Death The Leveller ‎– II LP (black)


I can’t say I understand the semantics behind labeling II as Death the Leveller’s first full-length album. In addition to that chronological title, its thirty-eight minutes runtime and lengthy four-track template are the same as on 2017’s I. Either way, this effort showcases the group’s distinctly Irish approach to epic doom metal quite nicely. The pacing is consistently slow, with a bright tone supporting a mystical aura drawing on bygone Celtic legend. The results don’t quite go into folk or epic metal territory, but it isn’t too far off from the contemplative sides of bands like DoomSword and Atlantean Kodex, among others.

But while the EP showed a band galloping to battle, albeit very slowly, this album is much more forlorn in comparison. “The Hunt Eternal” shows subtle signs of hesitation in its opening chugs, but “The Golden Bough” follows it up with an excursion into all-out sorrow. It legitimately catches one off-guard with its powerfully swelling guitar work and absolutely heartbreaking vocal performance. I find myself wondering if its show-stopping nature would’ve made it better suited as a closer. Fortunately, “So They May Face the Rising Sun” and “The Crossing” keep that somber momentum going, even if the latter feels somewhat redundant.

It helps that the band dynamic perfectly fits the intended aesthetic. The vocals are especially stunning; it can be difficult to convey visceral emotions when opting for a controlled operatic baritone, but it’s done masterfully here as higher notes are reached in climactic fashion without getting too over the top. The guitars work off the vocals by filling out the high end with brighter textures and gain even more respect for creating a forlorn atmosphere without resorting to bottom-heavy oppression. The rhythm section is also quite competent, and the drums mix things up nicely with plenty of flourishes and tempo changes as needed.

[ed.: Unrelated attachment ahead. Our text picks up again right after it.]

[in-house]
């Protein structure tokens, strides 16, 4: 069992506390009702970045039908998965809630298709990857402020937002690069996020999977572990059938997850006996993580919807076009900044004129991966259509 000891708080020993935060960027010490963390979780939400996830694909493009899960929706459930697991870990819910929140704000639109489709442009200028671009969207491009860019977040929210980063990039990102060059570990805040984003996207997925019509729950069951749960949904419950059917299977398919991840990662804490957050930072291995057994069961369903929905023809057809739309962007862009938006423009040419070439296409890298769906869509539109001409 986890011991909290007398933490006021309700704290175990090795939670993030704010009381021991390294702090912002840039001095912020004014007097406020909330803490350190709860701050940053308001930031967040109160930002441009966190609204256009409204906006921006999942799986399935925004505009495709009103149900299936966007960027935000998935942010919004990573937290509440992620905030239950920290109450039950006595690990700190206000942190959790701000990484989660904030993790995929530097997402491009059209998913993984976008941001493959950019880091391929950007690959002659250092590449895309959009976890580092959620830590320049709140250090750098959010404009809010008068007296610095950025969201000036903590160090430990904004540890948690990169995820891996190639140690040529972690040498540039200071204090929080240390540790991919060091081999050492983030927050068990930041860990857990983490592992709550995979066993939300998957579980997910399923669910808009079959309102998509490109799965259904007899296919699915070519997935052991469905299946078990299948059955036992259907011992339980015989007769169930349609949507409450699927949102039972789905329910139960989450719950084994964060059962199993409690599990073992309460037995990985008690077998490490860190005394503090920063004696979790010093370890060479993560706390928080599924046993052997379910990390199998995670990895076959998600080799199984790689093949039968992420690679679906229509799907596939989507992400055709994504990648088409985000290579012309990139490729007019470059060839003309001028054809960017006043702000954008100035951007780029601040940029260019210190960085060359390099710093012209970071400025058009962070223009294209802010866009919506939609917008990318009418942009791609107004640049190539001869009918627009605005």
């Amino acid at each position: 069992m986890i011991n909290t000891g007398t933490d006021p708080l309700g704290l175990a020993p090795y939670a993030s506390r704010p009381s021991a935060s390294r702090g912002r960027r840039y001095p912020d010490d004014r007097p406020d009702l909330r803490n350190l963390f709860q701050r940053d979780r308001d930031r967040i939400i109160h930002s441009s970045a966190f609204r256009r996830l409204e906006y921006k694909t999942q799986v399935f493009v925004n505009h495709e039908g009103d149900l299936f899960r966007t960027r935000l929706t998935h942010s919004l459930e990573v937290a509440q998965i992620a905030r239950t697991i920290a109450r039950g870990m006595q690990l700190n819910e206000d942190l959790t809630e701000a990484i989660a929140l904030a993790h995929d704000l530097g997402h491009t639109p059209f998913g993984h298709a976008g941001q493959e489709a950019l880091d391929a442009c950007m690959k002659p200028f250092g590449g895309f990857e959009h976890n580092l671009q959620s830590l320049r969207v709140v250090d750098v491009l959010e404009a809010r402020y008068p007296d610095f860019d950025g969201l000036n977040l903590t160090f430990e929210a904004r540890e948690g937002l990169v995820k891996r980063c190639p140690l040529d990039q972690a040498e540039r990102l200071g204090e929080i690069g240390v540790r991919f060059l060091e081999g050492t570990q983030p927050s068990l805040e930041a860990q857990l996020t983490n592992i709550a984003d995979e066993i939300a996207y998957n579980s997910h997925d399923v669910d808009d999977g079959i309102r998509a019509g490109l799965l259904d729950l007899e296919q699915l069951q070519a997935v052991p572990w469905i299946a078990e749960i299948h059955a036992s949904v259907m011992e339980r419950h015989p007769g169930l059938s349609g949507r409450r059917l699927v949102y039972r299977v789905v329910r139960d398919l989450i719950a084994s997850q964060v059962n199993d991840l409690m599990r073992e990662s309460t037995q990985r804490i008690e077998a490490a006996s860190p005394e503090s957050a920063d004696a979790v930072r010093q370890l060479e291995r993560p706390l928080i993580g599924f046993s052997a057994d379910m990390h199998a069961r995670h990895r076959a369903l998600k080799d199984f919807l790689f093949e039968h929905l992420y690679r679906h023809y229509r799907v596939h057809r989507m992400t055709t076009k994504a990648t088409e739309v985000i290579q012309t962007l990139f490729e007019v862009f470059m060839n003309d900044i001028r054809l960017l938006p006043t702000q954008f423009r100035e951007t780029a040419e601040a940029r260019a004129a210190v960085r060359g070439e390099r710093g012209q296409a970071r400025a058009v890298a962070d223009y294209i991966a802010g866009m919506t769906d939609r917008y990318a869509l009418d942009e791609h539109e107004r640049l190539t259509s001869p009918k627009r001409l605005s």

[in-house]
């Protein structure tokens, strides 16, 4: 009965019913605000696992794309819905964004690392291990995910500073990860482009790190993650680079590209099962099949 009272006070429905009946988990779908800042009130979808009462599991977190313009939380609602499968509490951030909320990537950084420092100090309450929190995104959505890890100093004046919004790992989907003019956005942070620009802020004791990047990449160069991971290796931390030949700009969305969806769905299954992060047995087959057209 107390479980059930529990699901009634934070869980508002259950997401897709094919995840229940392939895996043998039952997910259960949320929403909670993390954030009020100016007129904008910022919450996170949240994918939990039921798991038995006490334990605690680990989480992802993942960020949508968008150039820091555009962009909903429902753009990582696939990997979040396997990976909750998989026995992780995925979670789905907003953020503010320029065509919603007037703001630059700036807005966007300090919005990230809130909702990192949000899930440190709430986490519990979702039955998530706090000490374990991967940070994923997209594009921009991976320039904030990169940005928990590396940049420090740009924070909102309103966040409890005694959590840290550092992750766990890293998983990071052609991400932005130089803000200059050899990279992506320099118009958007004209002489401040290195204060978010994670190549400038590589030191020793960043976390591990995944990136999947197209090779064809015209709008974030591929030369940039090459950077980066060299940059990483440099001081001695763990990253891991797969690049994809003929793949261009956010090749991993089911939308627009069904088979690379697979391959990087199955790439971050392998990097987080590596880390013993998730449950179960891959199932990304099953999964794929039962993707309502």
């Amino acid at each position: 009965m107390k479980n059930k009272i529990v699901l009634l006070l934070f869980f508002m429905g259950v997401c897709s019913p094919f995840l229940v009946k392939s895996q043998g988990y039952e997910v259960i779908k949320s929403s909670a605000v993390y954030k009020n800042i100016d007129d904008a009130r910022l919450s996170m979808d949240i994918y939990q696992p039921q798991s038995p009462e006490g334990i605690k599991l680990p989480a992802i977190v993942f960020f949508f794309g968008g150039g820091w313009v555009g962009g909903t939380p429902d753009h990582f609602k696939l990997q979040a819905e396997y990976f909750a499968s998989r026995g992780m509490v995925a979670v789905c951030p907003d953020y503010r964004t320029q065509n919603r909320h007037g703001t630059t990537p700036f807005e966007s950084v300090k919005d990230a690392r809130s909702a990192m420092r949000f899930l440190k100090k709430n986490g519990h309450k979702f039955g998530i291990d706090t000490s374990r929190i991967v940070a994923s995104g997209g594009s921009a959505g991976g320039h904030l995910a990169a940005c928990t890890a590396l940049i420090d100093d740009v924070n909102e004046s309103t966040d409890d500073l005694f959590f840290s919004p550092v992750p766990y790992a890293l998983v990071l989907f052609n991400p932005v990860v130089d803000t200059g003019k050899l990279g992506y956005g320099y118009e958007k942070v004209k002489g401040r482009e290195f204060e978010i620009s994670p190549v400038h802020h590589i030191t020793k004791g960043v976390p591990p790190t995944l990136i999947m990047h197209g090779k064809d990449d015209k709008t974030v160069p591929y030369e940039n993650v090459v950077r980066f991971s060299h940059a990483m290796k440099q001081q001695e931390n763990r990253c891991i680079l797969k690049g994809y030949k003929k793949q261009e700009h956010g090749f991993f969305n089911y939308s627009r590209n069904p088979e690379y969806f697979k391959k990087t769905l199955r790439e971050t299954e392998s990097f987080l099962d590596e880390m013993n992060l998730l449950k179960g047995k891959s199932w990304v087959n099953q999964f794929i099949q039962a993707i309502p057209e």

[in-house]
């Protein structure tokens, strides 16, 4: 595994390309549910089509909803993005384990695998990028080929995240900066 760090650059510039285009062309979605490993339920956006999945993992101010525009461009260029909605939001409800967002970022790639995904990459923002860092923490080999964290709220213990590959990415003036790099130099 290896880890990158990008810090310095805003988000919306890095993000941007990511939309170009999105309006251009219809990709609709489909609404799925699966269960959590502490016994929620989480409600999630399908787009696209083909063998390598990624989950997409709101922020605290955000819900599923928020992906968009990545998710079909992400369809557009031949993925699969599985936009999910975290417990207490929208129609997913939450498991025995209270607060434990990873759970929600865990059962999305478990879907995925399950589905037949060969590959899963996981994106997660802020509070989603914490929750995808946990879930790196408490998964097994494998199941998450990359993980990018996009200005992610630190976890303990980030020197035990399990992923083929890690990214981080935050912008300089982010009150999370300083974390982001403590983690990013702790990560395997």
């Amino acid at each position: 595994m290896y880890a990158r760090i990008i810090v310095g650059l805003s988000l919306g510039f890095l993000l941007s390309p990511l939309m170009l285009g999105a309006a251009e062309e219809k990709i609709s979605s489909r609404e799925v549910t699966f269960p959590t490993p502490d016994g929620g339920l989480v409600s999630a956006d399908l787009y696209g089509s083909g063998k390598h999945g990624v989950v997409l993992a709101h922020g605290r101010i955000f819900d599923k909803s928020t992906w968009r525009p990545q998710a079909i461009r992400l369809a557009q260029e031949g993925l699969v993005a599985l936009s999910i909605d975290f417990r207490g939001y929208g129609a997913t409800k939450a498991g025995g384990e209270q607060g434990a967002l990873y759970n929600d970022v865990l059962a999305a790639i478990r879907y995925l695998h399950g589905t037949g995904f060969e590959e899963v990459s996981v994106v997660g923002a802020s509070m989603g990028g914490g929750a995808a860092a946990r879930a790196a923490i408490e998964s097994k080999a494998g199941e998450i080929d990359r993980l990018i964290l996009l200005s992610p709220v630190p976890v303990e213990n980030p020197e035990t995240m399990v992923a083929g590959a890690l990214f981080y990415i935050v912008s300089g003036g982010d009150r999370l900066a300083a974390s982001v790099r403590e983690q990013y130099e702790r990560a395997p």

Whether II is technically Death the Leveller’s first or second album, it is an astounding slice of Celtic doom. Its format presents an interesting mix of exhaustion and invitation as the individual songs are emotional undertakings even if the overall length allows for manageable digestion. The purposeful songwriting makes it all worthwhile, and the performances do a fantastic job of helping this escapist fare leave a major impact. II may not be a sprawling hour-long epic, but you’ll feel every minute of its agonizing glory.